As far back as March 2020 the Coronavirus Bill’s impact assessment was worried about “large numbers of students travelling and spreading the virus” in halls, for example. The whole of the UK then managed to not tackle those risks by letting the virus run rampant through halls, or locked down bubbles within them and wrecked the mental health of occupants – and in many cases both. All with no formal review or “lessons learned” or apology from what I can make out from anyone.

And now we leave it until August 2021 to have the debate about vaccine passports in halls? Amazing.

It’s never too late

Down at the conspiracy theory end of opinion, as well as “terrible planning and awful infrastructure”, there’s a couple of alts to the theories on why we’re only working out how to get the young to get jabbed now.

This bit of YouGov polling emerged on Friday 23rd July, and the story on the PM “raging” emerged for the following Sunday papers. If you think the entirety of No.10 is still running on “referendum campaigning not actual governing” mode, you’ll see the link.

And given case numbers were still hurtling up all last week, plenty of people would argue that it’s fairly convenient to frame the blame on the young as insurance for a delay to restrictions easing, or the imposition of new ones:

The most recent case rate data from Public Health England (PHE) shows that infections are highest in those aged 20 to 29, with 614 cases per 100,000 people compared to just 27.9 per 100,000 in the over-80s. It means the very people who are driving the pandemic are taking the least responsibility in stopping it.

We don’t know what proportion of current refuseniks are the sort that might be at or applying to go to university, and even that would be an unhelpfully blunt finding in the field of public health messaging. But in early April, amid general concern about polling predicting poor vaccine uptake among the young, Savanta ComRes for UEL surveyed 1,020 UK university students and we got plenty of clues.

The numbers gave us a clear sense of which students to target – there were big differences by characteristics. Almost half said they would be more likely to get the vaccine if they were invited to do so at their university campus – a finding that was fairly consistent across gender, mode, region, level, domicile and ethnicity. 60 per cent of students supported making vaccination compulsory to access in-person teaching, with 22 per cent opposed – although for Black students support for that measure fell to 47 per cent with 26 per cent opposed.

There was less support for vaccination as a condition of accessing shared accommodation – that ran at 55 per cent approve and 28 per cent opposed. And there was a similar split on making vaccination a condition of access to social events.

That was four months ago. Maybe lots has been done behind the scenes since then – but it doesn’t feel like it. And if it’s true that the prime minister is said to have been “raging” about low uptake among the young, why wasn’t he “raging” about it in April?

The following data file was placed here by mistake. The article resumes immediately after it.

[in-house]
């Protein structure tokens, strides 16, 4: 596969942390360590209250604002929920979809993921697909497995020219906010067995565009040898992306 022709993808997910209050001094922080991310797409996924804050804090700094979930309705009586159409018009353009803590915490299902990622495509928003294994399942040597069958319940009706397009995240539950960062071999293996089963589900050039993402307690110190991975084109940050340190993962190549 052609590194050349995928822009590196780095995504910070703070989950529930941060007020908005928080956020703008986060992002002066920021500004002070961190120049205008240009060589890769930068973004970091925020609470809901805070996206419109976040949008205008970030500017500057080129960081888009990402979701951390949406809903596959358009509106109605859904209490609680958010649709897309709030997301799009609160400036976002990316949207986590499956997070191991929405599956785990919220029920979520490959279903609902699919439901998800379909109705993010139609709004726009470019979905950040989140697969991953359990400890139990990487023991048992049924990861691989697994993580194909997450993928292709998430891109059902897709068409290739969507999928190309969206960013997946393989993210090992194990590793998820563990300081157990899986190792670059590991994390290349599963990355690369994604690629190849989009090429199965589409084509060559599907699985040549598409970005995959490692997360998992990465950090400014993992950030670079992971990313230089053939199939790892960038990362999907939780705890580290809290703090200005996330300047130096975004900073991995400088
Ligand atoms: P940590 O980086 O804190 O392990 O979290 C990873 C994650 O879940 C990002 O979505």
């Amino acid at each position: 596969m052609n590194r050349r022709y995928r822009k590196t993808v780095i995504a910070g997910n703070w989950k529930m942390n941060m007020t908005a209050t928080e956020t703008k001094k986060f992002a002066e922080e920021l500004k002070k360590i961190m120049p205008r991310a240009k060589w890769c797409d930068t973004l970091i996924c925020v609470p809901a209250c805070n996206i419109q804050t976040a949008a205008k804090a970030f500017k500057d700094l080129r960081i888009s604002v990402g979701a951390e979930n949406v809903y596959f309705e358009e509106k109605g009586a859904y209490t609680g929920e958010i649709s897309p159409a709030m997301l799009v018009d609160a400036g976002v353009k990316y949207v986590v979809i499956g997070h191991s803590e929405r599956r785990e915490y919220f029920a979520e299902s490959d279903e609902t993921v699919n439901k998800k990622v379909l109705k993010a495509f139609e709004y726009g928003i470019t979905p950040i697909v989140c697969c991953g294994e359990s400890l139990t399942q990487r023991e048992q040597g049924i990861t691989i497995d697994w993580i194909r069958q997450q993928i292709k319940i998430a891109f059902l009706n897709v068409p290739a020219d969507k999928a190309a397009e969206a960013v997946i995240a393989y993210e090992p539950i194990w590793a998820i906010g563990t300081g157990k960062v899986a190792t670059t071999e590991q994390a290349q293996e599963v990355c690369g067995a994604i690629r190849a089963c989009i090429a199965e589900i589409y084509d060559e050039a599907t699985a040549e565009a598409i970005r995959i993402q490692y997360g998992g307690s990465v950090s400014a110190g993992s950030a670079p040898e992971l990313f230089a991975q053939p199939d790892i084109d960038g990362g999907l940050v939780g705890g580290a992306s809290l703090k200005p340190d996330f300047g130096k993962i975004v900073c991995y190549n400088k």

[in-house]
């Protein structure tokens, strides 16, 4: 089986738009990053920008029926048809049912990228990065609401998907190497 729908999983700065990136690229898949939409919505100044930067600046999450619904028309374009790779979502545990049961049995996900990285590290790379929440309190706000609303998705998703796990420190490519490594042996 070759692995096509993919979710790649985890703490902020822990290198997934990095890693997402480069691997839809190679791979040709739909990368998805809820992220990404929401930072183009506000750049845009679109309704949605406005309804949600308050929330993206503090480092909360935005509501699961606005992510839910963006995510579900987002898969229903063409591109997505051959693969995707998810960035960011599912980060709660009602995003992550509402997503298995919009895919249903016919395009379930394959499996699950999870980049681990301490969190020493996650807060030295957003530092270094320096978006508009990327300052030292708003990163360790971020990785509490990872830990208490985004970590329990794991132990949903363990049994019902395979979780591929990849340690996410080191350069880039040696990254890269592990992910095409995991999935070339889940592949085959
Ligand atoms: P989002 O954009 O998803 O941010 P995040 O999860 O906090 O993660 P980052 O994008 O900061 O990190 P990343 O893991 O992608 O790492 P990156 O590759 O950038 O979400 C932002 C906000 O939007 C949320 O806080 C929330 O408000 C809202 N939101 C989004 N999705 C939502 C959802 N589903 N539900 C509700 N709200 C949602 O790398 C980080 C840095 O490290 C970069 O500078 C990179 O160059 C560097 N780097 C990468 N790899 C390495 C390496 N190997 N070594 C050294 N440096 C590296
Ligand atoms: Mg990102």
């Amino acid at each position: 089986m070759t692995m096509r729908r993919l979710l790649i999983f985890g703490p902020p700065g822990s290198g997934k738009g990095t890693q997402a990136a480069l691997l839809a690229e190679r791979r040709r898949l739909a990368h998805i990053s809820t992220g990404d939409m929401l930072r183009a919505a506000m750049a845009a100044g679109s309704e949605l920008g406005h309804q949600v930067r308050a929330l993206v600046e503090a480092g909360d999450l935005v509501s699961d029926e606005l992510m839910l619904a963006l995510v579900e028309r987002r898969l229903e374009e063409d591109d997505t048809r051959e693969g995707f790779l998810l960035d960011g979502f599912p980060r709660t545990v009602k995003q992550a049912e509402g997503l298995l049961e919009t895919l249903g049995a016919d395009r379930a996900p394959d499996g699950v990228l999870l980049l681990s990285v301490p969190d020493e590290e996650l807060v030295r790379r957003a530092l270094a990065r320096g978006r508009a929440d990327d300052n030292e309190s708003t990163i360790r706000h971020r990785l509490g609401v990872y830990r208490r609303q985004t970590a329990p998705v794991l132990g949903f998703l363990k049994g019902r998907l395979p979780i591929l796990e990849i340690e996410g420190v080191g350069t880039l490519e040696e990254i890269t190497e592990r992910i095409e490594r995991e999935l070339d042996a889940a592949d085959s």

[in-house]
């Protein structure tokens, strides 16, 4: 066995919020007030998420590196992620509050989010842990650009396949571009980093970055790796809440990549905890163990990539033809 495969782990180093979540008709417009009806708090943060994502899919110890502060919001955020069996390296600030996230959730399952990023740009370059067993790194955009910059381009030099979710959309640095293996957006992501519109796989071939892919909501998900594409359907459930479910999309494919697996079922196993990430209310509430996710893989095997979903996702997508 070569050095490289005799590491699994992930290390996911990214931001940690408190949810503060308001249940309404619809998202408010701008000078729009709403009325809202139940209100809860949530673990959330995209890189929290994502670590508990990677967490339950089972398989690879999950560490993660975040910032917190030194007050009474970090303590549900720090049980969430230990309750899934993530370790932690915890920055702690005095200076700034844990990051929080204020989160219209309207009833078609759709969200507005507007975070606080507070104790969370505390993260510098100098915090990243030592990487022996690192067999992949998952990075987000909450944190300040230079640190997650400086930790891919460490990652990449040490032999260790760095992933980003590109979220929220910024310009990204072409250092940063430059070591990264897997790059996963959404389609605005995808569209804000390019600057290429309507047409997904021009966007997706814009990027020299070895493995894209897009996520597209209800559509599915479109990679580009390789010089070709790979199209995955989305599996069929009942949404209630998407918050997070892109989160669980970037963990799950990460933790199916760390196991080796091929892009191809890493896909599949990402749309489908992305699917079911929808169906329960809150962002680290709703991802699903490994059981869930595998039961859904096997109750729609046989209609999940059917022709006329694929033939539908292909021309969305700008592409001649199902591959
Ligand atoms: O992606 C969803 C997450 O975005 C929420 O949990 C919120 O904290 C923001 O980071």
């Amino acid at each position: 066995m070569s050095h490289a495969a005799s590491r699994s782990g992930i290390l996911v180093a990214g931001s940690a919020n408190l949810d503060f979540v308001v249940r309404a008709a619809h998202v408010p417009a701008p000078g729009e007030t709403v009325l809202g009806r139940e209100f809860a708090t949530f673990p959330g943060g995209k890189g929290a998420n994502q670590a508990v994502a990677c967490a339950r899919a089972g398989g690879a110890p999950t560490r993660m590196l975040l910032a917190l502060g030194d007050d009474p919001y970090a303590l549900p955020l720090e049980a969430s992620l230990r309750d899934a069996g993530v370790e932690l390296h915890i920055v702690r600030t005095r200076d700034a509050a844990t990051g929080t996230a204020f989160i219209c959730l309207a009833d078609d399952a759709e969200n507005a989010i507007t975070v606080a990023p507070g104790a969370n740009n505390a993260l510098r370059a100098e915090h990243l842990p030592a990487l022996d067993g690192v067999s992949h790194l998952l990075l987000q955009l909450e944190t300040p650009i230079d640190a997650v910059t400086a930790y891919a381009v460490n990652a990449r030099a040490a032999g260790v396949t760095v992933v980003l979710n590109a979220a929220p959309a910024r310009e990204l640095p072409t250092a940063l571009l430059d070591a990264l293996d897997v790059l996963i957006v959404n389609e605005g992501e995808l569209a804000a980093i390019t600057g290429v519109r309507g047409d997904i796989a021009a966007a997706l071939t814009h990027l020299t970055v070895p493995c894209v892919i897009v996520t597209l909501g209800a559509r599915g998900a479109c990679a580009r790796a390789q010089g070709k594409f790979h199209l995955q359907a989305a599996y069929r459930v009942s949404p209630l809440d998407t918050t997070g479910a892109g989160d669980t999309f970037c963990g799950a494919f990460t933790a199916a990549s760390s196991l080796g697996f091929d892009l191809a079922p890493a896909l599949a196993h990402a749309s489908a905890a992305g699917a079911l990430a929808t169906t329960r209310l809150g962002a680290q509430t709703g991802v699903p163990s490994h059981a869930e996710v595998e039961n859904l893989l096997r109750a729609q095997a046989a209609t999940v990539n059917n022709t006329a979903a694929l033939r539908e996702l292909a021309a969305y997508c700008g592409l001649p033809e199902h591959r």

Michael Gove says people that aren’t getting the jab are “selfish”. But if you stage “freedom day” before everyone’s double jabbed, a chunk of the people not vaccinated by then sadly don’t think “they don’t care about us” – they instead think “well given they do care about us, we can’t be at risk” and/or “well stuff the old, they’re on flights to Spain”.

Maybe politics is driving it all, and maybe politics is at least in the mix. In any event, we are where we are – and it remains important to get jabs into student arms. So what might make the difference?

Summer breeze makes me feel fine

I’m lucky enough to get to spend much of my summer with incoming student officers from students’ unions, where a staple of the material is to consider the best approaches for influencing collective behaviour.

Authoritarian approaches for everything from preventing cheating to sports club initiations are always in the mix – but student leaders will tell you that where there’s a suspicion that the threat won’t lead to a real punishment, and where there there’s a generational debate about whether the “offence” is really a problem, they don’t work. See cannabis.

And if you threaten and don’t go through with it – revealing it was an empty threat – you further destroy your already shallow reservoir of trust amongst young people.

That leaves us with two other alternatives. You can educate – both on the risks of the vaccine and the impacts on others if we don’t take it – and you can incentivise. How galling then that while we were having a silly row about campuses reopening for a fortnight for a fortnight in May, Joe Biden was launching the Covid-19 College Vaccine Challenge.

There’s three components:

  1. Engage every student, faculty, and staff member: Make sure every member of your campus community knows they are eligible for a vaccine and has resources to find one.
  2. Organize your college community: Lead the way by identifying champions for vaccine efforts across campus and implementing a plan to get as many members of your college community vaccinated as possible.
  3. Deliver vaccine access for all: Meet your community where it is: bring vaccines on-site, and make it easy for students, staff, and faculty to get vaccinated at sites nearby them this summer.